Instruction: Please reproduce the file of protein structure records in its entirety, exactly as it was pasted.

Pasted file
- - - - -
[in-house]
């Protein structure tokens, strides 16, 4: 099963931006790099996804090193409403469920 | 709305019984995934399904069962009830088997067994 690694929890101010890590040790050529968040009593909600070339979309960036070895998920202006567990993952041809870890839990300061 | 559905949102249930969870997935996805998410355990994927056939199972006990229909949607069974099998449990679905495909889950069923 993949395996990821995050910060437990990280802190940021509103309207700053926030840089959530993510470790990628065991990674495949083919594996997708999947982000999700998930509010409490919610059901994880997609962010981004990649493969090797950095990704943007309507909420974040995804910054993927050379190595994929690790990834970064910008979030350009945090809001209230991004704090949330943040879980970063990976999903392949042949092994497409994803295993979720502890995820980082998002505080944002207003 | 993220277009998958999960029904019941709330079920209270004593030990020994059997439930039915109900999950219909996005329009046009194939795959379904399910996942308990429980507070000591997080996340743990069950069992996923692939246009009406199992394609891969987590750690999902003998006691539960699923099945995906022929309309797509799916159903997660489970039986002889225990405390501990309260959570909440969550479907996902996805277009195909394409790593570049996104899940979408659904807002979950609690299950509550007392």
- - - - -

[in-house]
């Protein structure tokens, strides 16, 4: 099963931006790099996804090193409403469920 | 709305019984995934399904069962009830088997067994 690694929890101010890590040790050529968040009593909600070339979309960036070895998920202006567990993952041809870890839990300061 | 559905949102249930969870997935996805998410355990994927056939199972006990229909949607069974099998449990679905495909889950069923 993949395996990821995050910060437990990280802190940021509103309207700053926030840089959530993510470790990628065991990674495949083919594996997708999947982000999700998930509010409490919610059901994880997609962010981004990649493969090797950095990704943007309507909420974040995804910054993927050379190595994929690790990834970064910008979030350009945090809001209230991004704090949330943040879980970063990976999903392949042949092994497409994803295993979720502890995820980082998002505080944002207003 | 993220277009998958999960029904019941709330079920209270004593030990020994059997439930039915109900999950219909996005329009046009194939795959379904399910996942308990429980507070000591997080996340743990069950069992996923692939246009009406199992394609891969987590750690999902003998006691539960699923099945995906022929309309797509799916159903997660489970039986002889225990405390501990309260959570909440969550479907996902996805277009195909394409790593570049996104899940979408659904807002979950609690299950509550007392």